Making sense of food labels
I'm aware that I have been saying we should become label checking ninja's for some time but as was recently pointed out to me they are confusing. Labels provide us with some really useful information, they have to, its the law. But remember they are also there to help sell the product! You need to look closely if you really want to understand what you are eating and also how do you then know if its enough, too much, good or bad? I've written this blog to try and explain and set you up for your first coloured belt in label checking.
How much sugar, salt and calories should we be eating? Here are the World Health Organisation (WHO) guidelines for average adults of normal weight:
Ingredients are listed in order of weight. The first ingredient has the greatest % content and the last the smallest. Food labels illustrate the fat, carbohydrate, sugar and calorie content per 100g. Remember that this gives you the percentage: 20g sugar per 100g = 20% sugar. How do you know what is a little and what is a lot when it comes to fat, sugar and salt?
Here is my simple guide
When buying starchy foods, such as bread, rice and pasta, look for wholegrain / whole wheat / wholemeal. Avoid any form of sugar, white or refined foods and look out for hidden starches in the ingredients list such as potato starch, corn starch, rice starch – all of these will be broken down into sugar by the body.
Sugar is known by many different names.
Glucose fructose sucrose dextrose maltose lactose isoglucose(this one was used to describe a high fructose corn syrup) syrup honey treacle agave fruit juice dates dried fruit raisins sultanas, I have even seen the term "Florida Crystals" being used! I'm aware of 53 there are probably more.
Although really important, particularly if you have a condition such as diabetes, I'm not going to cover Glycaemic index or Glycaemic load here, if you are interested feel free to reach out to me.
What I want to say is to be label savvy. When you see a claim in large print that says "No added sugar" or "30% less sugar" take a close look at the label. The manufacturer will want the low-sugar version to match the taste of the original as closely as possible. A popular trick is to add maltodextrin a polysaccharide and therefore technically a starch, not a sugar. However it is still broken down into sugar very quickly! When you see “50% fewer calories”, read the label. The product will be lower in fat than the original but has to be higher in carbohydrate. For example, a packet of crisps – made of fried potato slices and salt – is not a healthy food and is high in calories. A packet of ‘healthy’ crisps right next to it may be lower in calories and ‘baked’ but contains: potato starch, maize starch, rice starch and maltodextrin. Is that a healthy crisp?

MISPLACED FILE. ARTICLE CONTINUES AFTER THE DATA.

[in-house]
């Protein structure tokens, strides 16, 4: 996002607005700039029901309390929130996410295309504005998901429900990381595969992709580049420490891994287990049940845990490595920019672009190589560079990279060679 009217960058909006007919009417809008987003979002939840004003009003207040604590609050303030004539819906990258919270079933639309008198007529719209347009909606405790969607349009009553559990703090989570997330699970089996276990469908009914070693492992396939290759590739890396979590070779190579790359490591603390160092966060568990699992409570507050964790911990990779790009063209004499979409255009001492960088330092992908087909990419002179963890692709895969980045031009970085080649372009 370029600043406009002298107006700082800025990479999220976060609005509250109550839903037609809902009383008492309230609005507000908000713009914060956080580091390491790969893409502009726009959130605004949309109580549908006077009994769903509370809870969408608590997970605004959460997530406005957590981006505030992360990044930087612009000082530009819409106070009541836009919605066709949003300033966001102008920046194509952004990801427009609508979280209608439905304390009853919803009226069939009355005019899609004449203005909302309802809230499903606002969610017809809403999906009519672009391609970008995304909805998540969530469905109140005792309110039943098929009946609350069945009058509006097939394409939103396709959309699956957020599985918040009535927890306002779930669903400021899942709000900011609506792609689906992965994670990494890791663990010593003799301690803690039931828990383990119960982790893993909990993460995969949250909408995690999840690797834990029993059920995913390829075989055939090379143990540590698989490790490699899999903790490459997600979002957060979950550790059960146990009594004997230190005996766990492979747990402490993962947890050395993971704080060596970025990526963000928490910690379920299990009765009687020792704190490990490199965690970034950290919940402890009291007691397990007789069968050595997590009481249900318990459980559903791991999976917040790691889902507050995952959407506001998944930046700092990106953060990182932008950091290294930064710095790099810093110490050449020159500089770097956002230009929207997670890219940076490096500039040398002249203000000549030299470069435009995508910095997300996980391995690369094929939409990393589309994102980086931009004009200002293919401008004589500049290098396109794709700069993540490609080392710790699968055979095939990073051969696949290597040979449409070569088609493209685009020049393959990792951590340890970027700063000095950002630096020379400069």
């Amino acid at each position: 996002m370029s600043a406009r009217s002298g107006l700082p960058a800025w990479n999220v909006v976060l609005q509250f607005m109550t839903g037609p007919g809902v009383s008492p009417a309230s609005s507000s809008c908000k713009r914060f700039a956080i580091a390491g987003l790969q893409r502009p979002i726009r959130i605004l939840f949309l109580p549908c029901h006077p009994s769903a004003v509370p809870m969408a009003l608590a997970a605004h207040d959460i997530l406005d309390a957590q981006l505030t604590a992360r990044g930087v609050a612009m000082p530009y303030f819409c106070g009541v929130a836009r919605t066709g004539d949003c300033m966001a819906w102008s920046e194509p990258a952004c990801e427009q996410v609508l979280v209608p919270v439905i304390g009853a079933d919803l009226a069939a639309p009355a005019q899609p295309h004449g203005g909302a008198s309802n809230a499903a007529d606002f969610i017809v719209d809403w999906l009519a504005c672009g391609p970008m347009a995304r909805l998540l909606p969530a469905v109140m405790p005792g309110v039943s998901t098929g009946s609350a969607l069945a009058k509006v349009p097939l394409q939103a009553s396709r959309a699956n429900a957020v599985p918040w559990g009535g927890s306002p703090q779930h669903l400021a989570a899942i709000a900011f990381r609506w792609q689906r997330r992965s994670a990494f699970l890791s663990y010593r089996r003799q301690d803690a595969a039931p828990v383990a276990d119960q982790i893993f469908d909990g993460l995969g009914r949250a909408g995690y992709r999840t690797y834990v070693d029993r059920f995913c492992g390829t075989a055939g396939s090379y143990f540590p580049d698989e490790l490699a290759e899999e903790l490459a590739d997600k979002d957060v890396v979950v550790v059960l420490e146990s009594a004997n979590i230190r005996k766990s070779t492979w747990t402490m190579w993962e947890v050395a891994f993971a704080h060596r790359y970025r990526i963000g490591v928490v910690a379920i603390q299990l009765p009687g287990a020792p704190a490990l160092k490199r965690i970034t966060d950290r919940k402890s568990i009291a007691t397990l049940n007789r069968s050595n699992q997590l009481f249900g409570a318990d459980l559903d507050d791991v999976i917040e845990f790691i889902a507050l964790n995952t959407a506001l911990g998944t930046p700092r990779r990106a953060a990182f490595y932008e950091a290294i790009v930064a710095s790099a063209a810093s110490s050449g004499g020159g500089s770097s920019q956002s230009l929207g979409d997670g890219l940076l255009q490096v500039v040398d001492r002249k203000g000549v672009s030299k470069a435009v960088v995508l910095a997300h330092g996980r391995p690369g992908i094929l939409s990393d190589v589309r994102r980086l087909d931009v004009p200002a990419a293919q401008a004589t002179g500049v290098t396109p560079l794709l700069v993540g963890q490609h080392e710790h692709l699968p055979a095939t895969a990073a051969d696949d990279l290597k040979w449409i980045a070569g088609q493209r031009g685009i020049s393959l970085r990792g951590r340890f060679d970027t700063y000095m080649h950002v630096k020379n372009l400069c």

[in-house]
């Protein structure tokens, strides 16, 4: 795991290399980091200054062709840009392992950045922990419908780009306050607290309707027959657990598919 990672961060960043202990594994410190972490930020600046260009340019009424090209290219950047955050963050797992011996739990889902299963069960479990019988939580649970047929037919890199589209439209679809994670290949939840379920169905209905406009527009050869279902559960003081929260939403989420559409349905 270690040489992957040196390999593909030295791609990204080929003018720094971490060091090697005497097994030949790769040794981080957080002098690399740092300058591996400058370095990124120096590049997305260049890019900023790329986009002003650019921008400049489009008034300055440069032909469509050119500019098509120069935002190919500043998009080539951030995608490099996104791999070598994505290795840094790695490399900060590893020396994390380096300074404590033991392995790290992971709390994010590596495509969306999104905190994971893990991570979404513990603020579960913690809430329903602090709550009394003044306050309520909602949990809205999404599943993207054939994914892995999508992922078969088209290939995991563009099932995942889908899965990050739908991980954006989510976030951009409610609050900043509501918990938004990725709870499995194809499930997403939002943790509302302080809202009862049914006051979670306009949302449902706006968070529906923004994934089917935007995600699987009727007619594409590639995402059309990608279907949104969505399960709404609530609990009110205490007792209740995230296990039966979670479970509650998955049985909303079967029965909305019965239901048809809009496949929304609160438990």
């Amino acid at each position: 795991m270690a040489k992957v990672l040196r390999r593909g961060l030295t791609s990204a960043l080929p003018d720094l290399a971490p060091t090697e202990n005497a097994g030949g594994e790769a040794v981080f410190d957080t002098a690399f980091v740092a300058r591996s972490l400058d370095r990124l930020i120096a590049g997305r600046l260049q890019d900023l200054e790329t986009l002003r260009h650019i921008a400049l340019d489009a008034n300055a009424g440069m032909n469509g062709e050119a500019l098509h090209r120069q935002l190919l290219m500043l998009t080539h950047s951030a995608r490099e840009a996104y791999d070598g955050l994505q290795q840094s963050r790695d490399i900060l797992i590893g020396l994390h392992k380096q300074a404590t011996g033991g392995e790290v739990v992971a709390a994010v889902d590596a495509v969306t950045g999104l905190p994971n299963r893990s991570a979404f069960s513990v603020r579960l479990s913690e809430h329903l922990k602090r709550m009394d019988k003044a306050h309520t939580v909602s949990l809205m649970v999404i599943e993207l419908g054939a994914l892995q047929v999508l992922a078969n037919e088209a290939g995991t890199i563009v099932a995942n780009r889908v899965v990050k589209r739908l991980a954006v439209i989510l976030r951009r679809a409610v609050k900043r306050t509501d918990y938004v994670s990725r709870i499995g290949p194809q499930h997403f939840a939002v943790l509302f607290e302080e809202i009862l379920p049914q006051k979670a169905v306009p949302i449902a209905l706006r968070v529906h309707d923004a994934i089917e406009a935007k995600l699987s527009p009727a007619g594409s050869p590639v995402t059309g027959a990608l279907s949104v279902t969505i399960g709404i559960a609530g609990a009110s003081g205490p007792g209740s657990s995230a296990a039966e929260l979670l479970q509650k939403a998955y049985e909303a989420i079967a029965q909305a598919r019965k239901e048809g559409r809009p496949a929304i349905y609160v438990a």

The problem with calories
It’s not that calories don’t matter at all but they matter much less than we have been led to believe. Metabolism is much too complex to be reduced to the simple calorie equation of:
“calories in < calories out = weight loss”
“calories in > calories out = weight gain”
This simplistic approach dismisses the metabolic effects foods have once we have eaten them, suggesting that the result of ingesting 150 kcal from a ﬁzzy drink has the same effect on our weight as 150 kcal from raw almonds, would be wrong and is simply not the case.
A quick word on "Fat" labels, see what I did there.
Avoid anything on a food label that says ‘hydrogenated’ – including ‘partially hydrogenated’. These are trans fats, damaged fats, which are unhealthy.
Items with no more than 3g fat per 100g may be labelled ‘low fat’. Reducing the fat content, of foods dramatically reduces their calorie content, because fat has 9kcal/g, whereas carbohydrates have only 4kcal/g. Removing fat from foods affects their ﬂavour and texture, which is usually remedied by adding sugar. Result: a lower calorie product but with a higher GL than the original. This is bad.
these are colourings, ﬂavourings, preservatives, thickeners,stabalisers etc. Additives are chemicals that do not normally occur in natural food, you know the stuff, it's what our bodies were designed to digest. Even though EU deems some "Safe" and gives them an E number. They can still have effects. For example E155 can trigger asthma in some people. In general, reducing your additive intake is a good thing and you can do this by eating less processed food and more whole organic foods.
Finally Lite foods
I've been trying for sometime to understand what they are Lite in exactly. Colour?